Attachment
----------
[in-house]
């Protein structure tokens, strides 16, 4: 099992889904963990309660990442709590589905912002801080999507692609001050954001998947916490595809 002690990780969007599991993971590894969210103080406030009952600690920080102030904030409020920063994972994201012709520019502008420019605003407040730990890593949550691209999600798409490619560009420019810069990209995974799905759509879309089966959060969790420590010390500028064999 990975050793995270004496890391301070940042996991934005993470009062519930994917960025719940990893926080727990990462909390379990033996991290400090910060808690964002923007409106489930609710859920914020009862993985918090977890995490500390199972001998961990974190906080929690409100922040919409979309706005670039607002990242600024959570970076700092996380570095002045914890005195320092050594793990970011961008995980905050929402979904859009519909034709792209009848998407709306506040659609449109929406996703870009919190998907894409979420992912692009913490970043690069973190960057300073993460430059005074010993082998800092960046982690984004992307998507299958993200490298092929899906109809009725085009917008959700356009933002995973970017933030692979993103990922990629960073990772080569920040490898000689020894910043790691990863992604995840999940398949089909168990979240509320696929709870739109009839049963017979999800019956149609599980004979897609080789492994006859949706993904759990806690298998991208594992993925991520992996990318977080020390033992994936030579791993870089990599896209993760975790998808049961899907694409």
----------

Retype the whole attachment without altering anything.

[in-house]
């Protein structure tokens, strides 16, 4: 099992889904963990309660990442709590589905912002801080999507692609001050954001998947916490595809 002690990780969007599991993971590894969210103080406030009952600690920080102030904030409020920063994972994201012709520019502008420019605003407040730990890593949550691209999600798409490619560009420019810069990209995974799905759509879309089966959060969790420590010390500028064999 990975050793995270004496890391301070940042996991934005993470009062519930994917960025719940990893926080727990990462909390379990033996991290400090910060808690964002923007409106489930609710859920914020009862993985918090977890995490500390199972001998961990974190906080929690409100922040919409979309706005670039607002990242600024959570970076700092996380570095002045914890005195320092050594793990970011961008995980905050929402979904859009519909034709792209009848998407709306506040659609449109929406996703870009919190998907894409979420992912692009913490970043690069973190960057300073993460430059005074010993082998800092960046982690984004992307998507299958993200490298092929899906109809009725085009917008959700356009933002995973970017933030692979993103990922990629960073990772080569920040490898000689020894910043790691990863992604995840999940398949089909168990979240509320696929709870739109009839049963017979999800019956149609599980004979897609080789492994006859949706993904759990806690298998991208594992993925991520992996990318977080020390033992994936030579791993870089990599896209993760975790998808049961899907694409």